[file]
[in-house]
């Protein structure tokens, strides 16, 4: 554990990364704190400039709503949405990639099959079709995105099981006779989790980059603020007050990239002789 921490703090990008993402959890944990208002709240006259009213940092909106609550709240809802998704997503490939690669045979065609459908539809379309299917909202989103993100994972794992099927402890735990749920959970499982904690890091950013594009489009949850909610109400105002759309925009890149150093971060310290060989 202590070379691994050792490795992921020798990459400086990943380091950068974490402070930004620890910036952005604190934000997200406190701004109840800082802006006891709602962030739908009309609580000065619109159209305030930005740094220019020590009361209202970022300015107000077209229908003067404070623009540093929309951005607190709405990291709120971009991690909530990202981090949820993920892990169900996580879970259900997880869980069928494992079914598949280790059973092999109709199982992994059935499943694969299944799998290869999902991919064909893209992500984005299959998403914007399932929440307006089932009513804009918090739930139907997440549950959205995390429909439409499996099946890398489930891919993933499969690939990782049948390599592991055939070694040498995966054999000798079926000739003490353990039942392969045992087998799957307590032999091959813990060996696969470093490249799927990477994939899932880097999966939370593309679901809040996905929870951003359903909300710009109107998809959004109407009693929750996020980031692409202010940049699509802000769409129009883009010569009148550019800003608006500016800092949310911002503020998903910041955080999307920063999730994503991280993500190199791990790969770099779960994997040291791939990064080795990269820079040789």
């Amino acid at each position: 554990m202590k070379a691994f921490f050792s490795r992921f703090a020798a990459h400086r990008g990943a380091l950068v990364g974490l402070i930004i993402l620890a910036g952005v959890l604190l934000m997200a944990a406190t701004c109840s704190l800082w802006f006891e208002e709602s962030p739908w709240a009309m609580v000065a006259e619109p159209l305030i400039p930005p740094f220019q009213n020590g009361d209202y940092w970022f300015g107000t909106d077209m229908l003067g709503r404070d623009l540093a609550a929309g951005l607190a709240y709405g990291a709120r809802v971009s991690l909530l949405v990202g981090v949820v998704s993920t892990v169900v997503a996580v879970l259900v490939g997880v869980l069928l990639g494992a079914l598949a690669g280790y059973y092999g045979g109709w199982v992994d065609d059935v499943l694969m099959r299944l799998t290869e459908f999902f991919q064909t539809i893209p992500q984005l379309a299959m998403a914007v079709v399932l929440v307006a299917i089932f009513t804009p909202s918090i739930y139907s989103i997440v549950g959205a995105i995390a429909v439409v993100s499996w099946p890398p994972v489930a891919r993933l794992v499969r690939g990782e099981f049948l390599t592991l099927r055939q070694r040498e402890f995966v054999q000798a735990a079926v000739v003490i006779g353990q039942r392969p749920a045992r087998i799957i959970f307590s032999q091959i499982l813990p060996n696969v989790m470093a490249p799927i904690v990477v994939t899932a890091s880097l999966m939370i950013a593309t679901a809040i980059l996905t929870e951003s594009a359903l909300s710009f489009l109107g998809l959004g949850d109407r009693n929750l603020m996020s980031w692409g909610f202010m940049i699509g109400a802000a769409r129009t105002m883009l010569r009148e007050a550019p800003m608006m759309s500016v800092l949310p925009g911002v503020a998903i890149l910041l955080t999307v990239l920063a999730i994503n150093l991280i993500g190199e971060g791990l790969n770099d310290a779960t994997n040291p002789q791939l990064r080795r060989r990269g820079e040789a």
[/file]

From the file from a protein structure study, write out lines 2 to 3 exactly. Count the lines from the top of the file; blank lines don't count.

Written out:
């Protein structure tokens, strides 16, 4: 554990990364704190400039709503949405990639099959079709995105099981006779989790980059603020007050990239002789 921490703090990008993402959890944990208002709240006259009213940092909106609550709240809802998704997503490939690669045979065609459908539809379309299917909202989103993100994972794992099927402890735990749920959970499982904690890091950013594009489009949850909610109400105002759309925009890149150093971060310290060989 202590070379691994050792490795992921020798990459400086990943380091950068974490402070930004620890910036952005604190934000997200406190701004109840800082802006006891709602962030739908009309609580000065619109159209305030930005740094220019020590009361209202970022300015107000077209229908003067404070623009540093929309951005607190709405990291709120971009991690909530990202981090949820993920892990169900996580879970259900997880869980069928494992079914598949280790059973092999109709199982992994059935499943694969299944799998290869999902991919064909893209992500984005299959998403914007399932929440307006089932009513804009918090739930139907997440549950959205995390429909439409499996099946890398489930891919993933499969690939990782049948390599592991055939070694040498995966054999000798079926000739003490353990039942392969045992087998799957307590032999091959813990060996696969470093490249799927990477994939899932880097999966939370593309679901809040996905929870951003359903909300710009109107998809959004109407009693929750996020980031692409202010940049699509802000769409129009883009010569009148550019800003608006500016800092949310911002503020998903910041955080999307920063999730994503991280993500190199791990790969770099779960994997040291791939990064080795990269820079040789």
């Amino acid at each position: 554990m202590k070379a691994f921490f050792s490795r992921f703090a020798a990459h400086r990008g990943a380091l950068v990364g974490l402070i930004i993402l620890a910036g952005v959890l604190l934000m997200a944990a406190t701004c109840s704190l800082w802006f006891e208002e709602s962030p739908w709240a009309m609580v000065a006259e619109p159209l305030i400039p930005p740094f220019q009213n020590g009361d209202y940092w970022f300015g107000t909106d077209m229908l003067g709503r404070d623009l540093a609550a929309g951005l607190a709240y709405g990291a709120r809802v971009s991690l909530l949405v990202g981090v949820v998704s993920t892990v169900v997503a996580v879970l259900v490939g997880v869980l069928l990639g494992a079914l598949a690669g280790y059973y092999g045979g109709w199982v992994d065609d059935v499943l694969m099959r299944l799998t290869e459908f999902f991919q064909t539809i893209p992500q984005l379309a299959m998403a914007v079709v399932l929440v307006a299917i089932f009513t804009p909202s918090i739930y139907s989103i997440v549950g959205a995105i995390a429909v439409v993100s499996w099946p890398p994972v489930a891919r993933l794992v499969r690939g990782e099981f049948l390599t592991l099927r055939q070694r040498e402890f995966v054999q000798a735990a079926v000739v003490i006779g353990q039942r392969p749920a045992r087998i799957i959970f307590s032999q091959i499982l813990p060996n696969v989790m470093a490249p799927i904690v990477v994939t899932a890091s880097l999966m939370i950013a593309t679901a809040i980059l996905t929870e951003s594009a359903l909300s710009f489009l109107g998809l959004g949850d109407r009693n929750l603020m996020s980031w692409g909610f202010m940049i699509g109400a802000a769409r129009t105002m883009l010569r009148e007050a550019p800003m608006m759309s500016v800092l949310p925009g911002v503020a998903i890149l910041l955080t999307v990239l920063a999730i994503n150093l991280i993500g190199e971060g791990l790969n770099d310290a779960t994997n040291p002789q791939l990064r080795r060989r990269g820079e040789a």